Tax Breaks for Who? U.S. Students Currently Unable to Deduct Tuition in 2018 Returns


Students preparing to file their taxes for 2018 should prepare for an unpleasant surprise in their return numbers. For the 2018 tax year, those taxes filed now in early 2019, all U.S. college students are currently (as of February 8th) unable to deduct the tuition they paid from their taxes. The deduction of tuition was meant to expire in 2016, but was extended for 2017 by the Bipartisan Budget Act of 2018. This bill has not been extended into the 2018 tax year, and no student, of any standing or economic status, can currently write off tuition costs in their tax returns.

Mark Jaeger, director of tax development for Tax Act, a tax return software, warned in an interview with U.S. News that “it’s not looking like it’s going to be passed”  in time. It is yet another setback for working class college students, who have seen the inflation-adjusted cost of college increase 213% since 1987, forcing 70% of students to take out student loans, for an average of nearly $30,000. Now, those students who work while going to school, an exhausting and often economically unrewarding task given the nature of work available to those without a college degree, have to bear a more substantial tax burden. As a graduate student worker who makes less than $30,000 a year, I had to pay $500 to the federal government this tax season.

This burden is not experienced by the capitalist class. Netflix, after posting its most profitable year ever, received a $22,000,000 return. The anti-union, hyper-exploitative Amazon similarly paid no income tax in 2017. The Trump Tax cut saw an immediate surge in corporate profit, with no gain in full-time worker wages. It is very clear what the Trump presidency intends with this tax cut and inaction on student tuition deductions: to make the rich richer, and the working class poorer. In the recent debates surrounding the Social Democratic plan to re-institute a 70% marginal tax rate, we have heard the old Reagan myth, that if the rich are richer, their wealth will trickle down to us as workers. But the stats speak for themselves: the richest companies have “repatriated” only 164 billion dollars of the 2.5 trillion (6%) they have overseas in tax-free accounts.

The responses to tax-season injustices often come most vocally from arch-reactionary Libertarian and Anarcho-Capitalist circles that have made “taxation is theft” their motto, but as Marxists, we ask “theft from who, and for what?” While the very same capitalists that libertarians worship and wish to see totally unrestricted in their exploitation of working class people pay no taxes while recording soaring profits, hard working students trying to move up the social ladder are punished with a greater financial burden. Many other working class people, even Trump voters, have similarly ended up paying more than what they expected.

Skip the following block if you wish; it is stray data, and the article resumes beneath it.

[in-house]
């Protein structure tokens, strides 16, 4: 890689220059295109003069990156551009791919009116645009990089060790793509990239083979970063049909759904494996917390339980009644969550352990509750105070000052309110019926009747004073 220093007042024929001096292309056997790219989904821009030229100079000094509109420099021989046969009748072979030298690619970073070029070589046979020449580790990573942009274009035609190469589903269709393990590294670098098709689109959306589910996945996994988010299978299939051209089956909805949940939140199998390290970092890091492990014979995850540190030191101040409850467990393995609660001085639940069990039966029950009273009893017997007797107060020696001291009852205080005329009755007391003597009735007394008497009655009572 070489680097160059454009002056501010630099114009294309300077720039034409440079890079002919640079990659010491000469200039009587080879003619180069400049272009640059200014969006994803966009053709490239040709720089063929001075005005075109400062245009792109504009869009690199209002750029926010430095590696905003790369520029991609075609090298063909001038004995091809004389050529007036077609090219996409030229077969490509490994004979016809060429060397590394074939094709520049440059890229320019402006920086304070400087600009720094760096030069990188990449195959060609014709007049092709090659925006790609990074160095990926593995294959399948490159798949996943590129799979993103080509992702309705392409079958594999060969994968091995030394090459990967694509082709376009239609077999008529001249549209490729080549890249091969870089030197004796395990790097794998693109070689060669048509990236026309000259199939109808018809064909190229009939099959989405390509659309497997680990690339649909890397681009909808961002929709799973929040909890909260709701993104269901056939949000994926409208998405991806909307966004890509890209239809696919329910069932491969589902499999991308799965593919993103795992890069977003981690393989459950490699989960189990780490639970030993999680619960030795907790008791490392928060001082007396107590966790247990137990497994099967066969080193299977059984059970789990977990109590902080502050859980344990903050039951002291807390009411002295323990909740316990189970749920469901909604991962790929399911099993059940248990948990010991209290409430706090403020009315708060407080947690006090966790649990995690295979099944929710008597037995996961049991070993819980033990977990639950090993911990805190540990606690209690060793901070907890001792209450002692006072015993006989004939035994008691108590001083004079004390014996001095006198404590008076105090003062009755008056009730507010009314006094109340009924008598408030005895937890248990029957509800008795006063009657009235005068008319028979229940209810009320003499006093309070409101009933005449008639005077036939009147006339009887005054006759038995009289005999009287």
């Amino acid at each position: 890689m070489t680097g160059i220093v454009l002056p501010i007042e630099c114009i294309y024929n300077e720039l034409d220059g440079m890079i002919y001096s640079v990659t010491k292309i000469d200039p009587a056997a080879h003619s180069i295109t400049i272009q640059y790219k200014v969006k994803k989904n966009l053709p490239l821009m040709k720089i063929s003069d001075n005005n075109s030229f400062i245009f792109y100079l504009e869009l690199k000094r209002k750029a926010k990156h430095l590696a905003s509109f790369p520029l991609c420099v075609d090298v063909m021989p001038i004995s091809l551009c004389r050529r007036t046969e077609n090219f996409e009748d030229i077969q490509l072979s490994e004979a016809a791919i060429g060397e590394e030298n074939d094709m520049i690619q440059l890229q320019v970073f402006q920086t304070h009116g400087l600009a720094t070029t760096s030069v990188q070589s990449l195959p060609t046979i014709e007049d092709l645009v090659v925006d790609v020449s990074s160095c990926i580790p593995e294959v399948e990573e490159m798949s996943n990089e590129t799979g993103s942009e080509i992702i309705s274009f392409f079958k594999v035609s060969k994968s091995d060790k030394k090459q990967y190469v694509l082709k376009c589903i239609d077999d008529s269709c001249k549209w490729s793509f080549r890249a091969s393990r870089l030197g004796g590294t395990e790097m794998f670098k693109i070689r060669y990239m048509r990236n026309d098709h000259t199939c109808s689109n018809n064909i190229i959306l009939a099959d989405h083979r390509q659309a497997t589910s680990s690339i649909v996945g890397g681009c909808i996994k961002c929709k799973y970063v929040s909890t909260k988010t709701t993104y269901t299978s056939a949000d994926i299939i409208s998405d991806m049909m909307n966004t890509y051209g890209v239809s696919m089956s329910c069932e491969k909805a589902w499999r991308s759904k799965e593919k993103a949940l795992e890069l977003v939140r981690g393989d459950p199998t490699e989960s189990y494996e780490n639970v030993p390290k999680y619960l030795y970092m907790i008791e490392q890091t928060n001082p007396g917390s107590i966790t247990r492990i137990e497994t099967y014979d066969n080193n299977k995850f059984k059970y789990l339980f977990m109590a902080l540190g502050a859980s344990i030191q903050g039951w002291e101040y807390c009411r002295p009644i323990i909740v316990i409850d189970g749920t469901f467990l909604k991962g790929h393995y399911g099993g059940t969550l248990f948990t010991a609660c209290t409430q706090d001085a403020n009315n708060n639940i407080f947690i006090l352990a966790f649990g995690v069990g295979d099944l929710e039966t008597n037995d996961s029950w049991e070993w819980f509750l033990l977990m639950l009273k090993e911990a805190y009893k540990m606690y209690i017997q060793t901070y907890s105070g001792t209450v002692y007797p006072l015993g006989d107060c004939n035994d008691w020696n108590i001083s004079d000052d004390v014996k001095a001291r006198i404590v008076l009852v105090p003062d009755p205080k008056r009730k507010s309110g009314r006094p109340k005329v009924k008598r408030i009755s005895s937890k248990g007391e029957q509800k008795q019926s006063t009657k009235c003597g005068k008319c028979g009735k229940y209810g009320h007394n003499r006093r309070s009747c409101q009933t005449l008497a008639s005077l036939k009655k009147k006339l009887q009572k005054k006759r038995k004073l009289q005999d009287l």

While the libertarians use taxation as a way to propagate the empowerment of the capitalist class and put more of our money and labor into their pockets, socialists, like Enver Hoxha in Socialist Albania, removed taxation all-together in 1969. It was an era that saw the electrification of all of Albania 15 years ahead of schedule, and produced a robust education system that saw 15.1 times as many women attend eight-year schools than in 1938 and 175.7 times as many women attended secondary schools (this information is taken from The Family in the People’s Socialist Republic of Albania, Ksanthipi Begeja, 1984). If we want to fund education, rebuild our infrastructure, and prepare for climate change, taxing the rich in a still capitalist society, as the social democrats argue, will not be enough. A revolutionary society, in which workers control their workplaces, educations, production, and state is needed to address the problems we face.

Students have been on the front-lines of the bipartisan empowerment of the capitalist class in the United States for many decades. This added tax burden is just the most recent attack by capitalists on those striving to attain a better life for themselves and their families. But just as this latest injustice reinforces the fundamental truth of Marx’s analysis of capitalist society as divided into two classes, it should also underline that the noble goals of the emerging socialist movement in the United States needn’t proceed from a demand for increased taxation. We do not intend to have a piece of the rich’s pie as they maintain exploitative control over our educations and work lives, we intend to control those things ourselves, democratically.


Categories: Students, U.S. News

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